Journal of Inherited Metabolic Disease

, Volume 33, Issue 4, pp 437–443

Clinical observations, molecular genetic analysis, and treatment of sitosterolemia in infants and children

  • Dau-Ming Niu
  • Kah-Wai Chong
  • Ju-Hui Hsu
  • Tina Jui-Ting Wu
  • Hsiao-Chi Yu
  • Cheng-Hung Huang
  • Ming-Yu Lo
  • Ching Fai Kwok
  • Lisa E. Kratz
  • Low-Tone Ho
Original Article

Abstract

The clinical observation and treatment of young children with sitosterolemia has rarely been reported. We report clinical, biochemical, and molecular genetic observations and treatment outcomes for five Chinese children from four separate families presenting with sitosterolemia in whom we identified two new (Y329X, G269R) and three known (R446X, N437K, R389H) mutations in the ABCG5 gene. The R389H mutation was found in 50% of alleles. Three of these five patients received cholestyramine therapy with a very good response. However, all patients discontinued this therapy because of poor compliance. Finally, all patients were on ezetimibe therapy and had satisfactory total serum cholesterol levels, though their plant sterol levels were still higher than normal. Another noteworthy finding is that a female infant had a serum cholesterol level of 654 mg/dl at 7 months of age, despite being breast fed (with very tiny amounts of plant sterols) since birth and undergoing 4 months of ezetimibe administration. Although she failed to respond to ezetimibe during this period, she did show improvement when the therapy was started again at 2 years of age. It is possible that another 23-month-old female patient also responded more slowly to ezetimibe treatment than older patients.

References

  1. Belamarich PF, Deckelbaum RJ, Starc TJ, Dobrin BE, Tint GS, Salen G (1990) Response to diet and cholestyramine in a patient with sitosterolemia. Pediatrics 86:977–981PubMedGoogle Scholar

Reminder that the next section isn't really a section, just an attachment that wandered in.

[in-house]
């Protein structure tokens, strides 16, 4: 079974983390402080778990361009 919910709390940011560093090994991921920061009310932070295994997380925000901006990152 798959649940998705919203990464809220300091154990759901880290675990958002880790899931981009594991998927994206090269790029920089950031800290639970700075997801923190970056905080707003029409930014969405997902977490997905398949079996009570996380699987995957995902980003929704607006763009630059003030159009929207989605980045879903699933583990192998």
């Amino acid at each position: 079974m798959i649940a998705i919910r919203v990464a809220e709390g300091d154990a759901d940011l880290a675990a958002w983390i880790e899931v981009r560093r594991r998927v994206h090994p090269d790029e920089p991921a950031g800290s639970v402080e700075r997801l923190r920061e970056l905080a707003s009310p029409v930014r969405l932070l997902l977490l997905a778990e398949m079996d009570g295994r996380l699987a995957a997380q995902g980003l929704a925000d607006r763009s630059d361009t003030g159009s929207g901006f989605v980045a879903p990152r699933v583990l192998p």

2. Berge KE, Tian H, Graf GA, Yu L, Grishin NV, Schultz J, Kwiterovich P, Shan B, Barnes R, Hobbs HH (2000) Accumulation of dietary cholesterol in sitosterolemia caused by mutations in adjacent ABC transporters. Science 290:1771–1775CrossRefPubMedGoogle Scholar
  3. Berginer VM, Gross B, Morad K, Kfir N, Morkos S, Aaref S, Falik-Zaccai TC (2009) Chronic diarrhea and juvenile cataracts: think cerebrotendinous xanthomatosis and treat. Pediatrics 123:143–147CrossRefPubMedGoogle Scholar
  4. Bhattacharyya AK, Connor WE (1974) β-Sitosterolemia and xanthomatosis-a newly described lipid storage disease in two sisters. J Clin Invest 53:1033–1043CrossRefPubMedGoogle Scholar
  5. Bjorkhem I, Boberg KM, Leitersdorf E (2001) Inborn errors in bile acid biosynthesis and storage of sterols other than cholesterol. In: Scriver CR, Beaudet AL, Sly WS, Valle D (eds) The metabolic and molecular bases of inherited disease, 8th edn. McGraw-Hill, New York, pp 2961–2988Google Scholar
  6. Brown MS, Goldstein JL (1997) The SREBP pathway: regulation of cholesterol metabolism by proteolysis of a membrane-bound transcription factor. Cell 89:331–340CrossRefPubMedGoogle Scholar
  7. Graf GA, Yu L, Li WP, Gerard R (2003) ABCG5 and ABCG8 are obligate heterodimers for protein trafficking and biliary cholesterol excretion. J Biol Chem 278:48275–48282CrossRefPubMedGoogle Scholar
  8. Heimerl S, Langmann T, Moehle C (2002) Mutations in the human ATP-binding cassette transporters ABCG5 and ABCG8 in sitosterolemia. Hum Mutat 20:151CrossRefPubMedGoogle Scholar
  9. Hidaka H, Nakamura T, Aoki T, Kojima H, Nakajima Y, Kosugi K, Hatanaka I, Harada M, Kobayashi M, Tamura A (1990) Increased plasma plant sterol levels in heterozygotes with sitosterolemia and xanthomatosis. J Lipid Res 31:881–888PubMedGoogle Scholar
  10. Hubacek JA, Berge KE, Cohen JC, Hobbs HH (2001) Mutations in ATP-cassette binding proteins G5 (ABCG5) and G8 (ABCG8) causing sitosterolemia. Hum Mutat 18:359–360CrossRefPubMedGoogle Scholar
  11. Kruit JK, Drayer AL, Bloks VW (2008) Plant sterols cause macrothrombocytopenia in a mouse model of sitosterolemia. J Biol Chem 283:6281–6287CrossRefPubMedGoogle Scholar
  12. Kwiterovich PO Jr, Chen SC, Virgil DG, Schweitzer A, Arnold DR, Kratz LE (2003) Response of obligate heterozygotes for phytosterolemia to a low-fat diet and to a plant sterol ester dietary challenge. J Lipid Res 44:1143–1155CrossRefPubMedGoogle Scholar